Not posted anything for quite a while....
Things have been progressing slowly, having done a bit more trackwork and I've also been trying to fettle a loco or two (without complete success so far, but they're getting close!). But I keep getting distracted by wagons: I find the urge to start a new wagon quite irresistible at times. So, I've been working on some more cattle wagons. Before this latest batch the train consisted of 5 x LNER, 2 x LMS and 2 x SR. The SR ones are Hornby which, apart from swapping the wheels, haven't had anything done to them as yet (they don't need much).
When I first started planning the cattle train many years ago now, I assumed that I would need lots of LNER wagons so I bought around a dozen of the Parkside ones. I also wanted a few LMS ones so I got some David Geen ones. There's one of each in this photo:
I built these before all the debate about the relative proportions of cattle wagons from the Big Four in early British Railways days (which was partly provoked by the release of Oxford Rail's attempt at the LNER one). From this debate, and also from photographic evidence elsewhere, it became apparent that 5 LNER wagons was probably enough for the train I want to build, and that I needed quite a few more LMS ones. So, I'm currently building 3 more LMS wagons.
When Parkside released the D1661 LMS cattle wagon a few years back, I was surprised to read (in more than one place) in the model railway press that they had "filled a notable gap" in the cattle wagon market. I found this strange, because the perfectly good David Geen kit had been available for many years prior to the Parkside one (although it's not currently in production of course). I thought it was unfortunate that Parkside chose the D1661 (i.e. the same as the Geen kit) rather than the later D1840 (which is quite similar but is vacuum fitted and has detail differences) or, even better, the D1944 (which has internal framing, and really would have plugged a gap in the market). Don't get me wrong - the Parkside kit is excellent, I just wish they'd done a different diagram, especially as I really wanted some of the later ones. Anyway...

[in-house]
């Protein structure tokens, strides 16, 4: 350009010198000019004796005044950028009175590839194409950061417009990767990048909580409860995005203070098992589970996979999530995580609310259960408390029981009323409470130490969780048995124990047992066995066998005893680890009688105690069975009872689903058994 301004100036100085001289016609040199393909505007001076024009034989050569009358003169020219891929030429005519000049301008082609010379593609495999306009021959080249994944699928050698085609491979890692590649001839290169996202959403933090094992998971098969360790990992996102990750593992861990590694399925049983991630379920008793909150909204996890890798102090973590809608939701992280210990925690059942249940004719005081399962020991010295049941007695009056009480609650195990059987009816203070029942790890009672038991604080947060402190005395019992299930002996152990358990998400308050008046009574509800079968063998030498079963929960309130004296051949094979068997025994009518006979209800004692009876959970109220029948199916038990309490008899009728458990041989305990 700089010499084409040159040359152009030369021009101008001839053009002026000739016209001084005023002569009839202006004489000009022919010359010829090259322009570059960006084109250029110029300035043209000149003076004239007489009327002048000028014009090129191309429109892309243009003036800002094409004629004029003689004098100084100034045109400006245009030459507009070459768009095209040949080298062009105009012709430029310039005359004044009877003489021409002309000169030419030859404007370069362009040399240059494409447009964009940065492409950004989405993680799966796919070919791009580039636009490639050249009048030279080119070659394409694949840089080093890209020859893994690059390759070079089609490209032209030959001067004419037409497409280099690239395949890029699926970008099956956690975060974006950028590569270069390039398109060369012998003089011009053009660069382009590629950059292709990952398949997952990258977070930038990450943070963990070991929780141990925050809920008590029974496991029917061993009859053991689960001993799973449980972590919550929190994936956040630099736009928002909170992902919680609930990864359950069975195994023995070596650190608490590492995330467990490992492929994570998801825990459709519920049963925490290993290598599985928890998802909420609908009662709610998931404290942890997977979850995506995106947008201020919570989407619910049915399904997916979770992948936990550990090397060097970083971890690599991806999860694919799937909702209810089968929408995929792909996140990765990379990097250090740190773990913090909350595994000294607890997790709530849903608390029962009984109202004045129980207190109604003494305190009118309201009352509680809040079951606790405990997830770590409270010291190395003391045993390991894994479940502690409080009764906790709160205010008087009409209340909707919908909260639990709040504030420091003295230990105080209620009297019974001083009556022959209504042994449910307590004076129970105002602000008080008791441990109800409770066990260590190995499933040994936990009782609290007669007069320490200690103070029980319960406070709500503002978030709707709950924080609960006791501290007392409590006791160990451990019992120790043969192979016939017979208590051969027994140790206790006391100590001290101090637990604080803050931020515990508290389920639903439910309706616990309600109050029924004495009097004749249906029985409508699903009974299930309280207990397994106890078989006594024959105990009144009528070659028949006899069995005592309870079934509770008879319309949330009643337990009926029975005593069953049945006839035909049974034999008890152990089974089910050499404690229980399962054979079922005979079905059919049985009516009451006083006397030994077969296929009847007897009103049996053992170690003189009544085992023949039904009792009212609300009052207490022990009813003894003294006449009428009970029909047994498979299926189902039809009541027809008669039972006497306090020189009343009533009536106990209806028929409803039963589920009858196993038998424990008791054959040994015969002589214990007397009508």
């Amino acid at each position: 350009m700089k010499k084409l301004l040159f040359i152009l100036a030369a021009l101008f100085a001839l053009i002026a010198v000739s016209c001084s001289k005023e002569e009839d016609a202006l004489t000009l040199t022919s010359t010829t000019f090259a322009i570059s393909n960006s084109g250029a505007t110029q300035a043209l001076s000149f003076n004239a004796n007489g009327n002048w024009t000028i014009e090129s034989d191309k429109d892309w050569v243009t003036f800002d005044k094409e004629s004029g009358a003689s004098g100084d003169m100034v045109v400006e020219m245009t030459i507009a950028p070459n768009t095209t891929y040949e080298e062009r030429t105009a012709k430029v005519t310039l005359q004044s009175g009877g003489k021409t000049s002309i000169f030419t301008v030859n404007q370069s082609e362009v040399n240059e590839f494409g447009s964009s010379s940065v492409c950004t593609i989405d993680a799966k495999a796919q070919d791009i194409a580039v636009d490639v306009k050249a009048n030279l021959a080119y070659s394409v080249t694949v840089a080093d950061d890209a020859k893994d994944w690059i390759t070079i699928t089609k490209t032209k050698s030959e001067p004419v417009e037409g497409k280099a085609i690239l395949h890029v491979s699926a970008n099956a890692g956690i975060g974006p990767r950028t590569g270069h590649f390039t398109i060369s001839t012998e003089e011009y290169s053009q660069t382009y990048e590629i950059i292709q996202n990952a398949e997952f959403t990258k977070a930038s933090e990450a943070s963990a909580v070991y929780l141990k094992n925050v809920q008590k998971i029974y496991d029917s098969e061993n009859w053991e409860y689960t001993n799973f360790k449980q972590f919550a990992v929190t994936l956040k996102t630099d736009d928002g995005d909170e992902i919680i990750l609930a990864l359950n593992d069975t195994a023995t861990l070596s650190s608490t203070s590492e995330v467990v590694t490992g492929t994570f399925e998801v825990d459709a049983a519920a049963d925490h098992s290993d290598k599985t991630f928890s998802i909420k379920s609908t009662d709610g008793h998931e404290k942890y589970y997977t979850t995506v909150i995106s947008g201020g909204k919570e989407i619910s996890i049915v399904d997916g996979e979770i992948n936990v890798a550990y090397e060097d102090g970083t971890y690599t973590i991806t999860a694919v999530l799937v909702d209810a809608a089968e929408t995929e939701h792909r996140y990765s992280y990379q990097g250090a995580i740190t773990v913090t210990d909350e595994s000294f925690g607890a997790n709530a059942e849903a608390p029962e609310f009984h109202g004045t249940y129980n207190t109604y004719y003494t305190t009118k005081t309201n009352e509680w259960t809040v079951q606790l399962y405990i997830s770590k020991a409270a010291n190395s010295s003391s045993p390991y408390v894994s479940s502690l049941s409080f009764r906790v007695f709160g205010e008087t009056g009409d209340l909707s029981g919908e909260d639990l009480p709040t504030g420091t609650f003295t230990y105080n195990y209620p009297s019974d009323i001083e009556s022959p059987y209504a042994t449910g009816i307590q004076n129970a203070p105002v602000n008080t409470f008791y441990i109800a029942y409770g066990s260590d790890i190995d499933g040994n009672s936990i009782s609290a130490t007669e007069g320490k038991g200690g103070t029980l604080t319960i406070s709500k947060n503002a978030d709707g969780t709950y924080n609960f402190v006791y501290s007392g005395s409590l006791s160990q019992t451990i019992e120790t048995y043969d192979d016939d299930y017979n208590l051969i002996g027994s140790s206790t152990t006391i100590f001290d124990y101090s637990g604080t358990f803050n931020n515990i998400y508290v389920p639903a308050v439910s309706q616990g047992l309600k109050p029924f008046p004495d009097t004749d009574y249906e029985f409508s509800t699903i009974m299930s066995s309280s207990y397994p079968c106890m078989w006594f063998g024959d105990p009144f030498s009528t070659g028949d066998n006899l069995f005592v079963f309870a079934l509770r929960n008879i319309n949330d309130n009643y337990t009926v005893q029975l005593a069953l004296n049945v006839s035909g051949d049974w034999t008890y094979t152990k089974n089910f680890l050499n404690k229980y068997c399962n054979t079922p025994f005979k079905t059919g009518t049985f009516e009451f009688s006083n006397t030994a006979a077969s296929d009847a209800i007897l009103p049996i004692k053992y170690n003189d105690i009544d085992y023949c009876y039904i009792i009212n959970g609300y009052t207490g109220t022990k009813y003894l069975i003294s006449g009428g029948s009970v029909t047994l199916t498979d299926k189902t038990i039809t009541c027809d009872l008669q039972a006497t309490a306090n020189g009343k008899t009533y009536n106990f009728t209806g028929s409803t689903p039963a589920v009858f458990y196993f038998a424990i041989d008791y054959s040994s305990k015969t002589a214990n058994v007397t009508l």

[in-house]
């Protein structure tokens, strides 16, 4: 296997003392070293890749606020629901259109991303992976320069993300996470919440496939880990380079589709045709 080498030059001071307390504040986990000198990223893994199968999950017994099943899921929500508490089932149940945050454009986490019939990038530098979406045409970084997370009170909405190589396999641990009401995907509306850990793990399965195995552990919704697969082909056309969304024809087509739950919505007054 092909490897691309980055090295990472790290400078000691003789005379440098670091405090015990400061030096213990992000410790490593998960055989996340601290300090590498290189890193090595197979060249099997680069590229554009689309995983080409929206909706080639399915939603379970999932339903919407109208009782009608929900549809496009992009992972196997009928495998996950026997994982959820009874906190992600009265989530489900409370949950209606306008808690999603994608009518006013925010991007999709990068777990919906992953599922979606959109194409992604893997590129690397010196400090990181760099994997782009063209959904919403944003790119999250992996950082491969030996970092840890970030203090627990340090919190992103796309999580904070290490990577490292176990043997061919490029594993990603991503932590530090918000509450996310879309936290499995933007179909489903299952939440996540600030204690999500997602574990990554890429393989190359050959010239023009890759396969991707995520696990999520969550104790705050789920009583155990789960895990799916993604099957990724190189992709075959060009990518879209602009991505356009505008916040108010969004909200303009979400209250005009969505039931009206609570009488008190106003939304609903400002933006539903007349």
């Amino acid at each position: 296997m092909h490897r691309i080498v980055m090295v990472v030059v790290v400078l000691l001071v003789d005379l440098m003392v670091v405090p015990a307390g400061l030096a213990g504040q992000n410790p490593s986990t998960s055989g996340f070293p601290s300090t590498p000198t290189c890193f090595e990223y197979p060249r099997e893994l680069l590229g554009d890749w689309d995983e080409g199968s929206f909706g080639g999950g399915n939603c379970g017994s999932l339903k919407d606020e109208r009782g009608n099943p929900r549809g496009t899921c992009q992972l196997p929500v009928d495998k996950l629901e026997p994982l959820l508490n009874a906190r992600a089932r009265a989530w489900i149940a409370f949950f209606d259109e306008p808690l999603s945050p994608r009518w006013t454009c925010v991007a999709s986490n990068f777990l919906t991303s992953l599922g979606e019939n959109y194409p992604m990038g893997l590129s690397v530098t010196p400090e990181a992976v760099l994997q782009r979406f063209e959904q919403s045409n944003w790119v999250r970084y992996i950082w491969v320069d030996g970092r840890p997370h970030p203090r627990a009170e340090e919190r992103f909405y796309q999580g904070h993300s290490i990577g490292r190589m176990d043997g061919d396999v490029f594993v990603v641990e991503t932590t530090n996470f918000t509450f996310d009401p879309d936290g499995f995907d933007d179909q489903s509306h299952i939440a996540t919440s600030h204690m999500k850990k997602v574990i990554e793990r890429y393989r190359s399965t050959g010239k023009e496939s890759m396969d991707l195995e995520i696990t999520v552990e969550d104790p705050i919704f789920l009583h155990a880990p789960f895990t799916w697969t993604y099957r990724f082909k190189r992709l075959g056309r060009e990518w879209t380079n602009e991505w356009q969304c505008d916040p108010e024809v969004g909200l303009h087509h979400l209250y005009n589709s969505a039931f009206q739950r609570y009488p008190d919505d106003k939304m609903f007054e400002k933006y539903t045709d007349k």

In terms of the body work, the main differences between the D1661 and the D1840 are in the drop doors and strapping detail. As I understand it, the D1661 had either 2 or 3 plank drop doors, whilst the D1840 always had 3 plank doors. In terms of brakegear, the D1661s were either unfitted or piped, whilst the D1840s were all fully fitted. As 2 of the 3 I'm currently building will be D1840s, they need to have 3-plank doors: the David Geen kit included alternative castings for 2 and 3 plank doors, but the Parkside kit only has a moulding for the 2 plank door. The photo below shows the Parkside side with a Geen 3-plank door casting (not yet cleaned up): it is fairly obvious what needs to be cut away to make the casting fit into the plastic side.
The final photo shows where I've got to with the rake of three wagons (obviously some way still to go!):
Left to right these are:
i) D1661 using the Parkside body, sitting on Masokits sprung W-irons. The rest of the (piped only) gear will be from the kit, plus some vac pipes from MJT.
ii) D1840 using the Parkside body with a Geen 3-plank drop door moulding. This sits on a (currently incomplete) underframe from Bill Bedford (available from Eileen's)
iii) D1840 using the Geen body, again sitting on a Bill Bedford underframe
Eventually, I'll probably make some more D1840s - I have one more Geen and 2 Parkside kits in the drawer, but don't have any more spare 3-plank doors, so they will have to be done in Plasticard for the Parkside kits. Some D1944s would also be nice, but I don't have time for full scratchbuilds at the moment!